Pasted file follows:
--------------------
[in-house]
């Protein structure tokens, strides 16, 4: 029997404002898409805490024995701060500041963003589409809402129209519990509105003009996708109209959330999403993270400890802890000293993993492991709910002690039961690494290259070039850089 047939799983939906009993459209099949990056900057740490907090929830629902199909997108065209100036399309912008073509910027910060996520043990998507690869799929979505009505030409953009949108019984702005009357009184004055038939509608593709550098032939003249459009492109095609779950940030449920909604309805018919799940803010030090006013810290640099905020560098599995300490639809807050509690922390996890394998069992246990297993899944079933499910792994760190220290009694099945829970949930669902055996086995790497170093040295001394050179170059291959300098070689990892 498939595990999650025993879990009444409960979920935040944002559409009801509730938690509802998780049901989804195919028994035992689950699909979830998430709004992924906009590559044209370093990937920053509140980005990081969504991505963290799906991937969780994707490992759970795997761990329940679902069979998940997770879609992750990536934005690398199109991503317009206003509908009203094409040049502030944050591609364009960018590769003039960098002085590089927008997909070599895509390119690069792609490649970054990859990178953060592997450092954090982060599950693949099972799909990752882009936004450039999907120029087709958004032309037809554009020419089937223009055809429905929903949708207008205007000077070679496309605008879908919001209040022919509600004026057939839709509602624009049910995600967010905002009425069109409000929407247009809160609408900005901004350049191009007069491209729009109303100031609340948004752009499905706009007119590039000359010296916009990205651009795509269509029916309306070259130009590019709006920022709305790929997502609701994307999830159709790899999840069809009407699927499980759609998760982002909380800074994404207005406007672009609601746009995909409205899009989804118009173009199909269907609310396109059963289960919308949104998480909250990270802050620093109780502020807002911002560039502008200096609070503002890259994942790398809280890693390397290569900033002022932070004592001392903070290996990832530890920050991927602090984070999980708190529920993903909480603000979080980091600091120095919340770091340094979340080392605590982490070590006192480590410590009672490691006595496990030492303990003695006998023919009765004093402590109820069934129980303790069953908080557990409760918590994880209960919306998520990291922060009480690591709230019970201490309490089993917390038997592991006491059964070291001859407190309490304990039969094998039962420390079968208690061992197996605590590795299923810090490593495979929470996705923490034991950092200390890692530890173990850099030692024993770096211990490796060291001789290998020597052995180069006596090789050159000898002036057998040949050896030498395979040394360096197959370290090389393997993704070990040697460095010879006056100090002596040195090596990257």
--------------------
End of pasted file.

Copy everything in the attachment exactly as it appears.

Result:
[in-house]
């Protein structure tokens, strides 16, 4: 029997404002898409805490024995701060500041963003589409809402129209519990509105003009996708109209959330999403993270400890802890000293993993492991709910002690039961690494290259070039850089 047939799983939906009993459209099949990056900057740490907090929830629902199909997108065209100036399309912008073509910027910060996520043990998507690869799929979505009505030409953009949108019984702005009357009184004055038939509608593709550098032939003249459009492109095609779950940030449920909604309805018919799940803010030090006013810290640099905020560098599995300490639809807050509690922390996890394998069992246990297993899944079933499910792994760190220290009694099945829970949930669902055996086995790497170093040295001394050179170059291959300098070689990892 498939595990999650025993879990009444409960979920935040944002559409009801509730938690509802998780049901989804195919028994035992689950699909979830998430709004992924906009590559044209370093990937920053509140980005990081969504991505963290799906991937969780994707490992759970795997761990329940679902069979998940997770879609992750990536934005690398199109991503317009206003509908009203094409040049502030944050591609364009960018590769003039960098002085590089927008997909070599895509390119690069792609490649970054990859990178953060592997450092954090982060599950693949099972799909990752882009936004450039999907120029087709958004032309037809554009020419089937223009055809429905929903949708207008205007000077070679496309605008879908919001209040022919509600004026057939839709509602624009049910995600967010905002009425069109409000929407247009809160609408900005901004350049191009007069491209729009109303100031609340948004752009499905706009007119590039000359010296916009990205651009795509269509029916309306070259130009590019709006920022709305790929997502609701994307999830159709790899999840069809009407699927499980759609998760982002909380800074994404207005406007672009609601746009995909409205899009989804118009173009199909269907609310396109059963289960919308949104998480909250990270802050620093109780502020807002911002560039502008200096609070503002890259994942790398809280890693390397290569900033002022932070004592001392903070290996990832530890920050991927602090984070999980708190529920993903909480603000979080980091600091120095919340770091340094979340080392605590982490070590006192480590410590009672490691006595496990030492303990003695006998023919009765004093402590109820069934129980303790069953908080557990409760918590994880209960919306998520990291922060009480690591709230019970201490309490089993917390038997592991006491059964070291001859407190309490304990039969094998039962420390079968208690061992197996605590590795299923810090490593495979929470996705923490034991950092200390890692530890173990850099030692024993770096211990490796060291001789290998020597052995180069006596090789050159000898002036057998040949050896030498395979040394360096197959370290090389393997993704070990040697460095010879006056100090002596040195090596990257």